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How Malaysia's inaugural LoRa hackathon can reshape cities

AvantiKumar | Aug. 17, 2016
MDEC, Cyberview, and The Things Network Netherlands hope to encourage new IoT solutions for Cyberjaya and other smart cities.

JomHack participants, judges, and partners at LoRa Hackathon, MY 

Photo - LoRa Hackathon 2016 in Cyberjaya, Malaysia


National ICT agency Malaysia Digital Economy Corporation (MDEC), Cyberjaya tech hub enabler Cyberview joined with The Things Network Netherlands and Pixaworks Creative to host  a 24-hour Internet of Things (IoT) hackathon known as JomHack.

The partners aim is to encourage the development of new IoT solutions for Smart Cities using LoRa with the event, held early August 2016 at Cyberview Living Lab in Cyberjaya.

Thirty (30) teams, each comprising three members with various computer programming, application development and engineering backgrounds, collaborated to develop usable IoT solutions for Cyberjaya, within 24 hours.

Commenting on the inaugural event, Dato' Yasmin Mahmood, chief executive officer, MDEC said, "The IoT represents the next frontier of Information Technology, with tremendous new capabilities waiting to be explored."

Reshaping cities

"With JomHack, we are a step closer to transforming the nation and fundamentally reshaping the way our cities operate," said Yasmin. "Through the partnership with Cyberview Living Lab, The Things Network and the ideas we see brought to life by the participants, we look forward to planning the future of our connected Malaysia."

Ten winning projects were shortlisted with the top three teams selected as grand winners based on their ability to build IoT solutions around the Smart Cities theme, real-world application, innovation and individual capabilities of the teams. Seven other winners from the top ten received RM300 (U$75) as consolation prizes.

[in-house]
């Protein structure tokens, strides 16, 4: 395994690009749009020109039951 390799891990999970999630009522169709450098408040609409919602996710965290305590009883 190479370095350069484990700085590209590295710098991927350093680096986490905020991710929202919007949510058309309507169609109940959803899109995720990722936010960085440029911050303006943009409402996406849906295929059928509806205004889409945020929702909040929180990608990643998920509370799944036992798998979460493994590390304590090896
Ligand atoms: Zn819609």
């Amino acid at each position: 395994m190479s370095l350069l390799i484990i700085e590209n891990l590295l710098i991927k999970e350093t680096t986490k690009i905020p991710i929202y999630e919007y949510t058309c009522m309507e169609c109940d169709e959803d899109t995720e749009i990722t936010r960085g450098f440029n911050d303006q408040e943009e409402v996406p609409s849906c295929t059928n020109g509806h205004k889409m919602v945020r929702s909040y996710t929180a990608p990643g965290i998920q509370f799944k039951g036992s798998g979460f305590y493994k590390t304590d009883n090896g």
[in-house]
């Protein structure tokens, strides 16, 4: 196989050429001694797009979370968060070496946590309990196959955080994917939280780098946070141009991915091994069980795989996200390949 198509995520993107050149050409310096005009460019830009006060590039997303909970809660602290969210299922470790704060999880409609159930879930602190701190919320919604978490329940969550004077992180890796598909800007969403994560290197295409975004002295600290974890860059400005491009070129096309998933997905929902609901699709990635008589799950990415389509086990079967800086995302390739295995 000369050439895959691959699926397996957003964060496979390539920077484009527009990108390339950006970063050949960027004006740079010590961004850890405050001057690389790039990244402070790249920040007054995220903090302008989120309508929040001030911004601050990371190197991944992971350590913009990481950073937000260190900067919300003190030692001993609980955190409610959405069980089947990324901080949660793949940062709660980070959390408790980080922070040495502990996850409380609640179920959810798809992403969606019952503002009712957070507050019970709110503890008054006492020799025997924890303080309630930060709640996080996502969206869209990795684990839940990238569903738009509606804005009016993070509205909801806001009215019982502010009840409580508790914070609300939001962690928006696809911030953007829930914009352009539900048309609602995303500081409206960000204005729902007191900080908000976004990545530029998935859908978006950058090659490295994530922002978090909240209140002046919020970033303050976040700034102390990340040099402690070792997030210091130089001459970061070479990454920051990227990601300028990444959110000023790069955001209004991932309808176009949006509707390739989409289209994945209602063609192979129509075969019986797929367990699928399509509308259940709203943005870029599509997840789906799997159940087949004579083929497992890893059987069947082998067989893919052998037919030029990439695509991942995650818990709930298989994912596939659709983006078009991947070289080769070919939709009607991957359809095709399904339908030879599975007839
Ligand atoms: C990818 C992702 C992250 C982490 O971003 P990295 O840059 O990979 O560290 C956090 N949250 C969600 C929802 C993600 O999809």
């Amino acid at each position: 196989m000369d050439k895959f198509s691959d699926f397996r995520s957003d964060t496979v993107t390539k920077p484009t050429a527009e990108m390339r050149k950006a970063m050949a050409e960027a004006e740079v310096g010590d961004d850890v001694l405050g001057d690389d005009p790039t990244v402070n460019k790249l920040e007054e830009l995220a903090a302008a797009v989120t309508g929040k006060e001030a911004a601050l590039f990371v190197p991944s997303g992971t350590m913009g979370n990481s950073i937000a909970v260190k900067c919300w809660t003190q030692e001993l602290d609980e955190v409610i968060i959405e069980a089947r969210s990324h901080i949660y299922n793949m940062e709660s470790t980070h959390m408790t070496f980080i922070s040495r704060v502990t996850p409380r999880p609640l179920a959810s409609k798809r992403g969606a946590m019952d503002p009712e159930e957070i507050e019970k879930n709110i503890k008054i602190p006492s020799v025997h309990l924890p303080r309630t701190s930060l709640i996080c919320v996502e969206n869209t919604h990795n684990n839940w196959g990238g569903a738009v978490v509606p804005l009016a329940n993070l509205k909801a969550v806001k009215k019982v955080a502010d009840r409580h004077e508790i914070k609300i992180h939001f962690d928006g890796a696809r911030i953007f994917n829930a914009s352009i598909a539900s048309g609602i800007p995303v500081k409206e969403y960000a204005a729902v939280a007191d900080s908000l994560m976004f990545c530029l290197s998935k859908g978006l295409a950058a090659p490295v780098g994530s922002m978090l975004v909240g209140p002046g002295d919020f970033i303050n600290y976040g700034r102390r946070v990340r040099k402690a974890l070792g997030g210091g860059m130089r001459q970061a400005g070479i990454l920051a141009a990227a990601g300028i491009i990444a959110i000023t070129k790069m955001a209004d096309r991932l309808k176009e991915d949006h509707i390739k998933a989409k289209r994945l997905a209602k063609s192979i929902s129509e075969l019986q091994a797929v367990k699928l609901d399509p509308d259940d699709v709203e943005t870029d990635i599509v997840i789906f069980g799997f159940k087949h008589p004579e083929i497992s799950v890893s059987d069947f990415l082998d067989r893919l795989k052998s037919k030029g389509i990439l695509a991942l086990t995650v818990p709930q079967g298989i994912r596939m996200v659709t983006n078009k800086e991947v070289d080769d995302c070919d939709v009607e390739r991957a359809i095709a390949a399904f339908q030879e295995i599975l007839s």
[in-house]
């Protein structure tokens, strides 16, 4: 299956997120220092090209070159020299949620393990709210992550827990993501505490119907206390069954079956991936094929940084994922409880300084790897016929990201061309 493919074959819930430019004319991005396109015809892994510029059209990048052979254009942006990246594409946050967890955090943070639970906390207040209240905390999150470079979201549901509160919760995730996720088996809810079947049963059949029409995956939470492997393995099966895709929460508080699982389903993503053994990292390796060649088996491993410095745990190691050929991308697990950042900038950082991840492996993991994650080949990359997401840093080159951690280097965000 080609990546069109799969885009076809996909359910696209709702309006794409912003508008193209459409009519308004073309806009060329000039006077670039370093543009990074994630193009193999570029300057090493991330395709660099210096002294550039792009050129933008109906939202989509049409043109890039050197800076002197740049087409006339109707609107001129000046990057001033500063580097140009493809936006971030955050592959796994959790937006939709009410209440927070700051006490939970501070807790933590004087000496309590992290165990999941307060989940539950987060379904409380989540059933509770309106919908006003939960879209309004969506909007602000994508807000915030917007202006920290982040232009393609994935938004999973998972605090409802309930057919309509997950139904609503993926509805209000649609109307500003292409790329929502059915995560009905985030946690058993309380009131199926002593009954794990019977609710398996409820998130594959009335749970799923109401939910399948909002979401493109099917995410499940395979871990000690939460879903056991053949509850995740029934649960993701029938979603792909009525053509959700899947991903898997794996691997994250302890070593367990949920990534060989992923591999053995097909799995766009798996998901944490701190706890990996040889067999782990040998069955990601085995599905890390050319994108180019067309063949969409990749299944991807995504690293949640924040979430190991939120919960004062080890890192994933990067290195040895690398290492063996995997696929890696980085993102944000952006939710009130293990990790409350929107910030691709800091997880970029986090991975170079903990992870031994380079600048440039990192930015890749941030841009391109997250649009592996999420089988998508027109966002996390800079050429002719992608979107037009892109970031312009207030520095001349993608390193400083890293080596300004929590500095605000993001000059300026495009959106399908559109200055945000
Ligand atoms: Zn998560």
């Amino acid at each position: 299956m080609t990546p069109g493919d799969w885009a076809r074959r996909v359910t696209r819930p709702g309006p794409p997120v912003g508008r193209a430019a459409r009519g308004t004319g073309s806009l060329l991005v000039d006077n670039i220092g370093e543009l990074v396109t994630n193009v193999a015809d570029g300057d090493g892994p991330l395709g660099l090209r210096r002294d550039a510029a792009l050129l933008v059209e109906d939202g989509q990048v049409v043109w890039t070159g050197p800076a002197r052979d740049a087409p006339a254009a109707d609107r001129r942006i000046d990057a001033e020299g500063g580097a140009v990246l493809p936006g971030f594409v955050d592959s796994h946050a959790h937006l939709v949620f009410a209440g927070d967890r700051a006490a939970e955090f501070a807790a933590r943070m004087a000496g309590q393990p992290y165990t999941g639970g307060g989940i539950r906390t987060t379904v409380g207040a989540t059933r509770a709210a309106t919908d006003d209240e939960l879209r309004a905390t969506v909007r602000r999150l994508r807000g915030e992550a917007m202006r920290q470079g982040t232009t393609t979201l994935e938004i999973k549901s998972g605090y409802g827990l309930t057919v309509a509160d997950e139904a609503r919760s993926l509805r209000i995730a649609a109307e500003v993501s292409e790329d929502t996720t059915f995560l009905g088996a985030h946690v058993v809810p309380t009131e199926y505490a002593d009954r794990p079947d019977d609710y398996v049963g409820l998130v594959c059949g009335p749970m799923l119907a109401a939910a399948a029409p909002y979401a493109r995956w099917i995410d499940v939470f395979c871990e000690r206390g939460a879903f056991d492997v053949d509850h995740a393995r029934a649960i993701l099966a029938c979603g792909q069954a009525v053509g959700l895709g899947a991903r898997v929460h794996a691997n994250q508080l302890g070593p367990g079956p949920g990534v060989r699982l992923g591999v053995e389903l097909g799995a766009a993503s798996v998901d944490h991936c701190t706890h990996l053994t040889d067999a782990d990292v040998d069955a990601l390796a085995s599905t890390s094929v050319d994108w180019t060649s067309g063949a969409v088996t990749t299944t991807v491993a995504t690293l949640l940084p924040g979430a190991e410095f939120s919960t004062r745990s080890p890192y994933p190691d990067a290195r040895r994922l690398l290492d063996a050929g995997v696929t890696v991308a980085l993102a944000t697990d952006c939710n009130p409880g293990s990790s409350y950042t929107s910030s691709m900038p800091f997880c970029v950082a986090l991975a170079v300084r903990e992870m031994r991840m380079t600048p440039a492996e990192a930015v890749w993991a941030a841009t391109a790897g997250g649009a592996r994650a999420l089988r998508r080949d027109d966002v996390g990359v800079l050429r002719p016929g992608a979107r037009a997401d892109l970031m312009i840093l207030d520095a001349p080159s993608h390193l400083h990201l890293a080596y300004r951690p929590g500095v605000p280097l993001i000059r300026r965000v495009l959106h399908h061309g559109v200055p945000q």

Participants also made use of Long Range (LoRa) technology - a signal modulation technique that provides long-range communication link for low-power wide-area network which can reach up to 2-3 km in urban areas and over 15 km in sub-urban areas. The technology was provided by The Things Network (TTN) Netherland - global, open, crowd-sourced Internet of Things data network with more than 200 communities worldwide.

Johan Stokking, co-founder and technology lead of the TTN said he was "impressed with the determination and innovation presented despite the time constraint for the participants."

"Part of becoming a smarter city involves setting up the right opportunity and infrastructure that invites community participation," said Stokking. "JomHack certainly hit its mark with these brilliant pitches from its very talented community from all over the country. I'm happy to surmise that everyone here is without a doubt, the best group of hackathon participants I have ever seen."

 "Innovation is at the heart of daily life here in Cyberjaya," said Mahadhir Aziz, head of Technology Hub Development Division, Cyberview. "" As Malaysia's Capital of Creation, we are beyond excited to have played host to such a prestigious event."

"Through this collaboration with MDEC and The Things Network Netherland, we  hope that these ideas will be developed to become enablers and key elements of our smart city vision that is driven by a culture of innovation and supported by unparalleled connectivity, sustainability, security and liveability," said  Mahadhir.


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